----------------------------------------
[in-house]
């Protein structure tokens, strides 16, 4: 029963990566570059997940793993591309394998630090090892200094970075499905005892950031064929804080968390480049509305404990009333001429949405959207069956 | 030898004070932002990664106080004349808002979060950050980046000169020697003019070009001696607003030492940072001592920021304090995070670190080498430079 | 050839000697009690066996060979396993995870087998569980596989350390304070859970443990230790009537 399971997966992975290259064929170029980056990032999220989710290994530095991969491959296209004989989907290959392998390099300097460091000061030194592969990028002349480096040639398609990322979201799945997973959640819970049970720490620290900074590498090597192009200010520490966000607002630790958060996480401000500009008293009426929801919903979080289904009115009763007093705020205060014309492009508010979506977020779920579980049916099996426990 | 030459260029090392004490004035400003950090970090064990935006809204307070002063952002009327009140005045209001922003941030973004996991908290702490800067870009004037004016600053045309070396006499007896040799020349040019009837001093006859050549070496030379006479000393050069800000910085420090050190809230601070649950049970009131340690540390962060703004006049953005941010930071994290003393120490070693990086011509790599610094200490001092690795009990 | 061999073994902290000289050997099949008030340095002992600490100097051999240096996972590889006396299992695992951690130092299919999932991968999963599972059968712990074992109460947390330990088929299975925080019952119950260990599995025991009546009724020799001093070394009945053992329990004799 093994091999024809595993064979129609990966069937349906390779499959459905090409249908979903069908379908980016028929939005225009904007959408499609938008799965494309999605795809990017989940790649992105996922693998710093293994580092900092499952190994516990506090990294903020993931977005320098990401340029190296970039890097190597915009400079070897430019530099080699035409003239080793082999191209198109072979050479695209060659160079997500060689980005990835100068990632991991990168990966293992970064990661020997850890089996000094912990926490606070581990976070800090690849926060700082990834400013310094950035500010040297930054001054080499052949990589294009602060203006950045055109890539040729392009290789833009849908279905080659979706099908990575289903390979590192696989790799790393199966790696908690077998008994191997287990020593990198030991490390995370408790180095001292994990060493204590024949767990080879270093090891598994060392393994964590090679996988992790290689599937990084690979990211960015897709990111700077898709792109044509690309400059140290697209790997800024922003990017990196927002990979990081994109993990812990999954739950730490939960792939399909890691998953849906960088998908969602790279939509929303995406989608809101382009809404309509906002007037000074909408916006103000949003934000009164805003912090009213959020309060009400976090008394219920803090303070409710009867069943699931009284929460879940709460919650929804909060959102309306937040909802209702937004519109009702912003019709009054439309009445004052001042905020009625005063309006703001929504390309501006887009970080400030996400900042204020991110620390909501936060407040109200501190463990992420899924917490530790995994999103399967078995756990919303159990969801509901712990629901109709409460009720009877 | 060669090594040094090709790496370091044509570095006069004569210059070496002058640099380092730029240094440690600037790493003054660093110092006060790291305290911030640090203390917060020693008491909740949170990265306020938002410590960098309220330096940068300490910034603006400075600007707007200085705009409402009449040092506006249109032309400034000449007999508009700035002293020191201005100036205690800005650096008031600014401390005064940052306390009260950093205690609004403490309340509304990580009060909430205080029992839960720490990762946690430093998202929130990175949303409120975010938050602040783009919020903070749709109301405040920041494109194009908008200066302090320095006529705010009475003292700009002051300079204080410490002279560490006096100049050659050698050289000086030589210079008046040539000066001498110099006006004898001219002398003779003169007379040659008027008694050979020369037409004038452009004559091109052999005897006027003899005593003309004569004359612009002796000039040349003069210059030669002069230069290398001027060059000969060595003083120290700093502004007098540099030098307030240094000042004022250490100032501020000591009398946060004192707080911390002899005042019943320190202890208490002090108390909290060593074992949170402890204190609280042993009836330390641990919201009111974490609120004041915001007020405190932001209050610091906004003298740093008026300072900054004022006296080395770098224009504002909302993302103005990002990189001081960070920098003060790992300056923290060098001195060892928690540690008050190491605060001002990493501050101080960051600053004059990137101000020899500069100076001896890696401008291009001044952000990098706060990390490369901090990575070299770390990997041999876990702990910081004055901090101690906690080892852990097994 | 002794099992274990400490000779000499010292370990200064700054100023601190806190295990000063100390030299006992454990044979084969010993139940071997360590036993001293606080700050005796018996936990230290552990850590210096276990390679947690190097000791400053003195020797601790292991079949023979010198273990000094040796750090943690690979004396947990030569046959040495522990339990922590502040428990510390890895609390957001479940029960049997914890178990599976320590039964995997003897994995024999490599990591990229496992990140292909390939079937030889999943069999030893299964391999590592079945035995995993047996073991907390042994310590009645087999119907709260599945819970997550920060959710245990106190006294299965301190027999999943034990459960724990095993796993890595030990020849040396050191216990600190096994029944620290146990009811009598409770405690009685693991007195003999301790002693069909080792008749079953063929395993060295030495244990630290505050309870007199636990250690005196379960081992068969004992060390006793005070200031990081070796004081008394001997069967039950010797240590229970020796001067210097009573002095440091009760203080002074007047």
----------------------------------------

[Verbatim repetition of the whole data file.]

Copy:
[in-house]
């Protein structure tokens, strides 16, 4: 029963990566570059997940793993591309394998630090090892200094970075499905005892950031064929804080968390480049509305404990009333001429949405959207069956 | 030898004070932002990664106080004349808002979060950050980046000169020697003019070009001696607003030492940072001592920021304090995070670190080498430079 | 050839000697009690066996060979396993995870087998569980596989350390304070859970443990230790009537 399971997966992975290259064929170029980056990032999220989710290994530095991969491959296209004989989907290959392998390099300097460091000061030194592969990028002349480096040639398609990322979201799945997973959640819970049970720490620290900074590498090597192009200010520490966000607002630790958060996480401000500009008293009426929801919903979080289904009115009763007093705020205060014309492009508010979506977020779920579980049916099996426990 | 030459260029090392004490004035400003950090970090064990935006809204307070002063952002009327009140005045209001922003941030973004996991908290702490800067870009004037004016600053045309070396006499007896040799020349040019009837001093006859050549070496030379006479000393050069800000910085420090050190809230601070649950049970009131340690540390962060703004006049953005941010930071994290003393120490070693990086011509790599610094200490001092690795009990 | 061999073994902290000289050997099949008030340095002992600490100097051999240096996972590889006396299992695992951690130092299919999932991968999963599972059968712990074992109460947390330990088929299975925080019952119950260990599995025991009546009724020799001093070394009945053992329990004799 093994091999024809595993064979129609990966069937349906390779499959459905090409249908979903069908379908980016028929939005225009904007959408499609938008799965494309999605795809990017989940790649992105996922693998710093293994580092900092499952190994516990506090990294903020993931977005320098990401340029190296970039890097190597915009400079070897430019530099080699035409003239080793082999191209198109072979050479695209060659160079997500060689980005990835100068990632991991990168990966293992970064990661020997850890089996000094912990926490606070581990976070800090690849926060700082990834400013310094950035500010040297930054001054080499052949990589294009602060203006950045055109890539040729392009290789833009849908279905080659979706099908990575289903390979590192696989790799790393199966790696908690077998008994191997287990020593990198030991490390995370408790180095001292994990060493204590024949767990080879270093090891598994060392393994964590090679996988992790290689599937990084690979990211960015897709990111700077898709792109044509690309400059140290697209790997800024922003990017990196927002990979990081994109993990812990999954739950730490939960792939399909890691998953849906960088998908969602790279939509929303995406989608809101382009809404309509906002007037000074909408916006103000949003934000009164805003912090009213959020309060009400976090008394219920803090303070409710009867069943699931009284929460879940709460919650929804909060959102309306937040909802209702937004519109009702912003019709009054439309009445004052001042905020009625005063309006703001929504390309501006887009970080400030996400900042204020991110620390909501936060407040109200501190463990992420899924917490530790995994999103399967078995756990919303159990969801509901712990629901109709409460009720009877 | 060669090594040094090709790496370091044509570095006069004569210059070496002058640099380092730029240094440690600037790493003054660093110092006060790291305290911030640090203390917060020693008491909740949170990265306020938002410590960098309220330096940068300490910034603006400075600007707007200085705009409402009449040092506006249109032309400034000449007999508009700035002293020191201005100036205690800005650096008031600014401390005064940052306390009260950093205690609004403490309340509304990580009060909430205080029992839960720490990762946690430093998202929130990175949303409120975010938050602040783009919020903070749709109301405040920041494109194009908008200066302090320095006529705010009475003292700009002051300079204080410490002279560490006096100049050659050698050289000086030589210079008046040539000066001498110099006006004898001219002398003779003169007379040659008027008694050979020369037409004038452009004559091109052999005897006027003899005593003309004569004359612009002796000039040349003069210059030669002069230069290398001027060059000969060595003083120290700093502004007098540099030098307030240094000042004022250490100032501020000591009398946060004192707080911390002899005042019943320190202890208490002090108390909290060593074992949170402890204190609280042993009836330390641990919201009111974490609120004041915001007020405190932001209050610091906004003298740093008026300072900054004022006296080395770098224009504002909302993302103005990002990189001081960070920098003060790992300056923290060098001195060892928690540690008050190491605060001002990493501050101080960051600053004059990137101000020899500069100076001896890696401008291009001044952000990098706060990390490369901090990575070299770390990997041999876990702990910081004055901090101690906690080892852990097994 | 002794099992274990400490000779000499010292370990200064700054100023601190806190295990000063100390030299006992454990044979084969010993139940071997360590036993001293606080700050005796018996936990230290552990850590210096276990390679947690190097000791400053003195020797601790292991079949023979010198273990000094040796750090943690690979004396947990030569046959040495522990339990922590502040428990510390890895609390957001479940029960049997914890178990599976320590039964995997003897994995024999490599990591990229496992990140292909390939079937030889999943069999030893299964391999590592079945035995995993047996073991907390042994310590009645087999119907709260599945819970997550920060959710245990106190006294299965301190027999999943034990459960724990095993796993890595030990020849040396050191216990600190096994029944620290146990009811009598409770405690009685693991007195003999301790002693069909080792008749079953063929395993060295030495244990630290505050309870007199636990250690005196379960081992068969004992060390006793005070200031990081070796004081008394001997069967039950010797240590229970020796001067210097009573002095440091009760203080002074007047």